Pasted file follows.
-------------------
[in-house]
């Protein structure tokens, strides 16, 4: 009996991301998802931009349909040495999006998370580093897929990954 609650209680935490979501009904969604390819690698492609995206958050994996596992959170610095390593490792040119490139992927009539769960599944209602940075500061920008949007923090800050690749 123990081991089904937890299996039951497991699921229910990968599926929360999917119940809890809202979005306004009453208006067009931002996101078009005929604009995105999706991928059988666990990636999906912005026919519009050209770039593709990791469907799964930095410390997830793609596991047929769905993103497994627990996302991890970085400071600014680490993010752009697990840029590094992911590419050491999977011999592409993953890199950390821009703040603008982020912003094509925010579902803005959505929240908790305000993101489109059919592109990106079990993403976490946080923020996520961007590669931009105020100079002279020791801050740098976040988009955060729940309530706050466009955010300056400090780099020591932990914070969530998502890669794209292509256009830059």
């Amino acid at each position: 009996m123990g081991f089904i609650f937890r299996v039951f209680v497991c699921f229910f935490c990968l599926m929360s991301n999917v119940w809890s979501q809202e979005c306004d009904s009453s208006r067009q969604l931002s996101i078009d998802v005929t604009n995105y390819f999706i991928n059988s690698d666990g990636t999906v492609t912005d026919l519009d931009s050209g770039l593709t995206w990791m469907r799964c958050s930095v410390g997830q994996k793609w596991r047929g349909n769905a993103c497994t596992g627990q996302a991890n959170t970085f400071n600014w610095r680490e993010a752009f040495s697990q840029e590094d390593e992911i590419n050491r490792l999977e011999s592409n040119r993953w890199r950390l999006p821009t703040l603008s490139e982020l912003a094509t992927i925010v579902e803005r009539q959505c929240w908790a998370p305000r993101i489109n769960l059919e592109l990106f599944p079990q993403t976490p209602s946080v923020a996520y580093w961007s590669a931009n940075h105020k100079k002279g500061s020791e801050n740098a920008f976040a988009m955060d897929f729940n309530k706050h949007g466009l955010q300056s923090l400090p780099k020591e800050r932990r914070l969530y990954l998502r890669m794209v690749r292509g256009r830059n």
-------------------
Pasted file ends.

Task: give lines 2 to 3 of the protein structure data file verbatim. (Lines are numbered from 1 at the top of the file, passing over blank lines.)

């Protein structure tokens, strides 16, 4: 009996991301998802931009349909040495999006998370580093897929990954 609650209680935490979501009904969604390819690698492609995206958050994996596992959170610095390593490792040119490139992927009539769960599944209602940075500061920008949007923090800050690749 123990081991089904937890299996039951497991699921229910990968599926929360999917119940809890809202979005306004009453208006067009931002996101078009005929604009995105999706991928059988666990990636999906912005026919519009050209770039593709990791469907799964930095410390997830793609596991047929769905993103497994627990996302991890970085400071600014680490993010752009697990840029590094992911590419050491999977011999592409993953890199950390821009703040603008982020912003094509925010579902803005959505929240908790305000993101489109059919592109990106079990993403976490946080923020996520961007590669931009105020100079002279020791801050740098976040988009955060729940309530706050466009955010300056400090780099020591932990914070969530998502890669794209292509256009830059």
């Amino acid at each position: 009996m123990g081991f089904i609650f937890r299996v039951f209680v497991c699921f229910f935490c990968l599926m929360s991301n999917v119940w809890s979501q809202e979005c306004d009904s009453s208006r067009q969604l931002s996101i078009d998802v005929t604009n995105y390819f999706i991928n059988s690698d666990g990636t999906v492609t912005d026919l519009d931009s050209g770039l593709t995206w990791m469907r799964c958050s930095v410390g997830q994996k793609w596991r047929g349909n769905a993103c497994t596992g627990q996302a991890n959170t970085f400071n600014w610095r680490e993010a752009f040495s697990q840029e590094d390593e992911i590419n050491r490792l999977e011999s592409n040119r993953w890199r950390l999006p821009t703040l603008s490139e982020l912003a094509t992927i925010v579902e803005r009539q959505c929240w908790a998370p305000r993101i489109n769960l059919e592109l990106f599944p079990q993403t976490p209602s946080v923020a996520y580093w961007s590669a931009n940075h105020k100079k002279g500061s020791e801050n740098a920008f976040a988009m955060d897929f729940n309530k706050h949007g466009l955010q300056s923090l400090p780099k020591e800050r932990r914070l969530y990954l998502r890669m794209v690749r292509g256009r830059n």